Rodent Mind Meld: Scientists Wire Two Rats’ Brains Together
It’s not exactly a Vulcan mind meld, but it’s not far off. Scientists have wired the brains of two rats together and shown that signals from one rat’s brain can help the second rat solve a problem it would otherwise have no clue how to solve.
The rats were in different cages with no way to communicate other than through the electrodes implanted in their brains. The transfer of information from brain to brain even worked with two rats separated by thousands of kilometers, one in a lab in North Carolina and another in a lab in Brazil.
“We basically created a computational unit out of two brains,” says neuroscientist Miguel Nicolelis of Duke University, who led the study.
The National Security Agency and the FBI are tapping directly into the central servers of nine leading U.S. Internet companies, extracting audio, video, photographs, e-mails, documents and connection logs that enable analysts to track a person’s movements and contacts over time. The highly classified program, code-named PRISM, has not been disclosed publicly before. Its establishment in 2007 and six years of exponential growth took place beneath the surface of a roiling debate over the boundaries of surveillance and privacy. Even late last year, when critics of the foreign intelligence statute argued for changes, the only members of Congress who know about PRISM were bound by oaths of office to hold their tongues.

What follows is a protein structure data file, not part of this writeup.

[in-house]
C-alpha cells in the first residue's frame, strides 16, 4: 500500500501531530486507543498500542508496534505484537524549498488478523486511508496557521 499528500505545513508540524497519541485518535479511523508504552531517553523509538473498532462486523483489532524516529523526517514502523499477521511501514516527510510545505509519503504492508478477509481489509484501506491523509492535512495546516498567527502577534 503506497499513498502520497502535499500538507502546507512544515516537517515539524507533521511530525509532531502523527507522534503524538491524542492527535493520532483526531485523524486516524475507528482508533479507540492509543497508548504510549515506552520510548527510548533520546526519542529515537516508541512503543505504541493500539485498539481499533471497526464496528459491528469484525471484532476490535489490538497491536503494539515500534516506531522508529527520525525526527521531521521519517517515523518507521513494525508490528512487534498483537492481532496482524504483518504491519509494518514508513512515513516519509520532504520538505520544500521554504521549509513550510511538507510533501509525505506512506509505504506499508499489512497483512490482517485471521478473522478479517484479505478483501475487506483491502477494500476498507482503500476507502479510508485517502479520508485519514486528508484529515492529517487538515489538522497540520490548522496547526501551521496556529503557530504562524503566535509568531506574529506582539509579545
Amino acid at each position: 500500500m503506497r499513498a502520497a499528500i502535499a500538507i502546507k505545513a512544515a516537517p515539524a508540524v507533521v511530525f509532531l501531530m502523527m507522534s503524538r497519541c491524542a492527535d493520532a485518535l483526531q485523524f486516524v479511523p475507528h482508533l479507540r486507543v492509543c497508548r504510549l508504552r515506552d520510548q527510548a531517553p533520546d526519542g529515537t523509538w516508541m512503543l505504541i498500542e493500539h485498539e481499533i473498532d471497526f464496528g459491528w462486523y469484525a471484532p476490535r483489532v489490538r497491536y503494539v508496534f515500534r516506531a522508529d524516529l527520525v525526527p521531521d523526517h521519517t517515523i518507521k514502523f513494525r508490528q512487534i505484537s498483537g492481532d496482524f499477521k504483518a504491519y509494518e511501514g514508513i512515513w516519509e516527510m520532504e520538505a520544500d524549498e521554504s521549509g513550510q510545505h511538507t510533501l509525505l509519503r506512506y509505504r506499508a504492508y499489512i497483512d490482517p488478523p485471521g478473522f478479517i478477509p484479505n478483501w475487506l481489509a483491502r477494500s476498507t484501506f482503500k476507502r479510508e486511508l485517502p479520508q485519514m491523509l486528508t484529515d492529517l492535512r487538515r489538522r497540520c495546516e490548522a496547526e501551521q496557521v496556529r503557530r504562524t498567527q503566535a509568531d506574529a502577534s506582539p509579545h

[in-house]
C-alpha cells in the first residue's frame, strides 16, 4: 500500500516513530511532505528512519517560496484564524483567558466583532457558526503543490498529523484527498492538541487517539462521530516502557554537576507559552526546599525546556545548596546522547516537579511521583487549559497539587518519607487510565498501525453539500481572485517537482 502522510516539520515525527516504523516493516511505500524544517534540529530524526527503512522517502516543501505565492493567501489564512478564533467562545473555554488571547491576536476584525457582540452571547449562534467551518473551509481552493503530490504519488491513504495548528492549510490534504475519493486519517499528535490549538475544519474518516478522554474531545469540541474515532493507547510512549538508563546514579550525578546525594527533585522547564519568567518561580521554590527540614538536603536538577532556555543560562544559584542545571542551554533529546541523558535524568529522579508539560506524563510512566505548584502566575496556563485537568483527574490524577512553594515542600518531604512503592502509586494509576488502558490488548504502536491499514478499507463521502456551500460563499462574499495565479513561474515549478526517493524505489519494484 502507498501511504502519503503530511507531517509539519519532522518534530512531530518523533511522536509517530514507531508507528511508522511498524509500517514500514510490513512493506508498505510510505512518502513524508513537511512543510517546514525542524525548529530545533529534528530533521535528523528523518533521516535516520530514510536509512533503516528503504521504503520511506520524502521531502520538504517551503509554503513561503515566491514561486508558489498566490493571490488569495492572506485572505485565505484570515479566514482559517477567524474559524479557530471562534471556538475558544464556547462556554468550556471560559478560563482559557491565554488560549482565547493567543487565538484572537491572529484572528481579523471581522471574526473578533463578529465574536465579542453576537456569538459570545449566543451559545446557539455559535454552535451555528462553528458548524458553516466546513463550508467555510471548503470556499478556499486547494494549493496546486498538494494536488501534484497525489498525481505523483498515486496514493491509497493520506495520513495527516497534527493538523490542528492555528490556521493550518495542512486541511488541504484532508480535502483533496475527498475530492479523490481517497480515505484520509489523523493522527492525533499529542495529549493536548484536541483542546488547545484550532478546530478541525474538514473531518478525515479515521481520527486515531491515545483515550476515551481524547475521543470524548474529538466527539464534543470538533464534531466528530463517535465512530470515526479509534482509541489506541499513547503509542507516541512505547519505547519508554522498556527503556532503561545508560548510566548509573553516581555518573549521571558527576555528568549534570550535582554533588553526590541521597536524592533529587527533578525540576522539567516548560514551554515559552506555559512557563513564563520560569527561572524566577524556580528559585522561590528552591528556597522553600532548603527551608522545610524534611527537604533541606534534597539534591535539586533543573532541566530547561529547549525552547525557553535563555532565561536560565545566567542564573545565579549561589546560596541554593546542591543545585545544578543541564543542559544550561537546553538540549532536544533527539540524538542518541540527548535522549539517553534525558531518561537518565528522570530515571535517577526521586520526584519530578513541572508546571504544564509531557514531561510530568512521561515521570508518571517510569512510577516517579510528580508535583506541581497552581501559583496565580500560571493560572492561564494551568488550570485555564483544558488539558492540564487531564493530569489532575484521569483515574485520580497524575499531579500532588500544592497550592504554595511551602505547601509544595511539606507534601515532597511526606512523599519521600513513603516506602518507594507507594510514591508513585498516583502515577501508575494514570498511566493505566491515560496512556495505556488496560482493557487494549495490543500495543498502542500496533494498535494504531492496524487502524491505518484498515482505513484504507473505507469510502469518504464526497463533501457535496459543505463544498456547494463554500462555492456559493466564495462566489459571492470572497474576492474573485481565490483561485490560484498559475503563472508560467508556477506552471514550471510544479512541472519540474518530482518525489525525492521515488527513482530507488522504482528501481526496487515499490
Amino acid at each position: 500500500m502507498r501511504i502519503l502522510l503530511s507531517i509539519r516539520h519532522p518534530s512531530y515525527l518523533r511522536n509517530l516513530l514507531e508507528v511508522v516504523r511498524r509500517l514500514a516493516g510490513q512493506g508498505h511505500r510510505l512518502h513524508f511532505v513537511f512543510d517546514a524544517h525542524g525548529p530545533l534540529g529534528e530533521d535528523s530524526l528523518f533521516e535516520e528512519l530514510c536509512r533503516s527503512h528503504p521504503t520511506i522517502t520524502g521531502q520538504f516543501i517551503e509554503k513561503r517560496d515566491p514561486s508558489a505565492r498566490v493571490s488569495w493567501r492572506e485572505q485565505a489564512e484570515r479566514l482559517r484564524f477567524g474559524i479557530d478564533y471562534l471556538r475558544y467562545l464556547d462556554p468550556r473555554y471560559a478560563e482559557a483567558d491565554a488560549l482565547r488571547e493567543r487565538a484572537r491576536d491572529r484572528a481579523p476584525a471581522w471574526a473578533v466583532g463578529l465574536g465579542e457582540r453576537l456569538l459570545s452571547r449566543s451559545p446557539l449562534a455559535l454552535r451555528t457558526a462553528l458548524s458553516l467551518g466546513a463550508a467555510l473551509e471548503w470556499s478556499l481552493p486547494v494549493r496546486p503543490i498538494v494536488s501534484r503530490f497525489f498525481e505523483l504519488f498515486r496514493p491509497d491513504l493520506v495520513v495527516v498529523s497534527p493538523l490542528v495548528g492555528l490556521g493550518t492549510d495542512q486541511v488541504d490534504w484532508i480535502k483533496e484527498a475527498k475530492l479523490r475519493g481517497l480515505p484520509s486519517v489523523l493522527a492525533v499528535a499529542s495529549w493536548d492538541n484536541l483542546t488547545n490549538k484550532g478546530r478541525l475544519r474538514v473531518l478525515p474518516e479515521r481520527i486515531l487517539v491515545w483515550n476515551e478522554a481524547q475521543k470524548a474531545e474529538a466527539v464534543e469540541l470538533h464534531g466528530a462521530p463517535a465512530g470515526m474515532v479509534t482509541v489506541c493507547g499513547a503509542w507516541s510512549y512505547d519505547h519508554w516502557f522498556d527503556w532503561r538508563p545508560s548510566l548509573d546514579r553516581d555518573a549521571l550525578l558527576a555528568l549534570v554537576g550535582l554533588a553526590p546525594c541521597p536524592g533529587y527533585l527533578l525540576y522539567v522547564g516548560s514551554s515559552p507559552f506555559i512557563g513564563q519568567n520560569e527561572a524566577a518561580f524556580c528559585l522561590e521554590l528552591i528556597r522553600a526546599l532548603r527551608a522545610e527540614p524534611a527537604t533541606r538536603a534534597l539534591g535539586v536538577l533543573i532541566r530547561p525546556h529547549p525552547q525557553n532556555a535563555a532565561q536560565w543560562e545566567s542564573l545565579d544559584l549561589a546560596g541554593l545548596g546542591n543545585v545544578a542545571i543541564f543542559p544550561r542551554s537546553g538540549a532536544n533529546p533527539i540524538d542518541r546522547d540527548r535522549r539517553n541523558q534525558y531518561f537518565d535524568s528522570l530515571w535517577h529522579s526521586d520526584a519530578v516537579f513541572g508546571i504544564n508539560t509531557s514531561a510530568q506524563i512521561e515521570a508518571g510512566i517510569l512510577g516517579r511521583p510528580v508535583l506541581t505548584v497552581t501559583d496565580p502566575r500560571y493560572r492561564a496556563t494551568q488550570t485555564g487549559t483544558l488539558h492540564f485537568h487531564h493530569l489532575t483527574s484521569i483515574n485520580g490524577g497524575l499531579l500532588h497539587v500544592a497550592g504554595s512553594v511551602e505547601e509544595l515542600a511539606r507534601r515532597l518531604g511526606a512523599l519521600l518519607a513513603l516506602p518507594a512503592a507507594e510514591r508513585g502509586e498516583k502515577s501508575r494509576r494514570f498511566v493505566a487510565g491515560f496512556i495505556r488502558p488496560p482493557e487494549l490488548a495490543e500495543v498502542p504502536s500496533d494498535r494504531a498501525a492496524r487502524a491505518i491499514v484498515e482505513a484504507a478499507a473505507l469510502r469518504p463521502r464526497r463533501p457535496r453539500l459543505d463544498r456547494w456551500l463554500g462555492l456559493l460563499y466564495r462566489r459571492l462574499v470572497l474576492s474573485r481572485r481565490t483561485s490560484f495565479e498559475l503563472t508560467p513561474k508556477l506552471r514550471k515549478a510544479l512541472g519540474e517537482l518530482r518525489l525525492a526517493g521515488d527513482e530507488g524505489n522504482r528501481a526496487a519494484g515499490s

The Washington Post obtained "briefing slides" from an "internal presentation on the Silicon Valley operation, intended for senior analysts in the NSA’s Signals Intelligence Directorate," from a "career intelligence officer" who cited "firsthand experience with these systems, and horror at their capabilities," as the reason for the disclosure. These materials described PRISM as "the most prolific contributor to the President's Daily Brief" and the NSA's "leading source of raw material, accounting for nearly 1 in 7 intelligence reports." The Post, goes on to report that while PRISM allows the NSA to collect "anything it likes" from the available data, it is in practice not utilized as a "dragnet" per se:
Analysts who use the system from a Web portal at Fort Meade key in “selectors,” or search terms, that are designed to produce at least 51 percent confidence in a target’s “foreignness.” That is not a very stringent test. Training materials obtained by the Post instruct new analysts to submit accidentally collected U.S. content for a quarterly report, “but it’s nothing to worry about.”
The Obama administration has aggressively investigated disclosures of classified information to the media, bringing more cases against people suspected of leaking such material than any previous administration, correspondents say.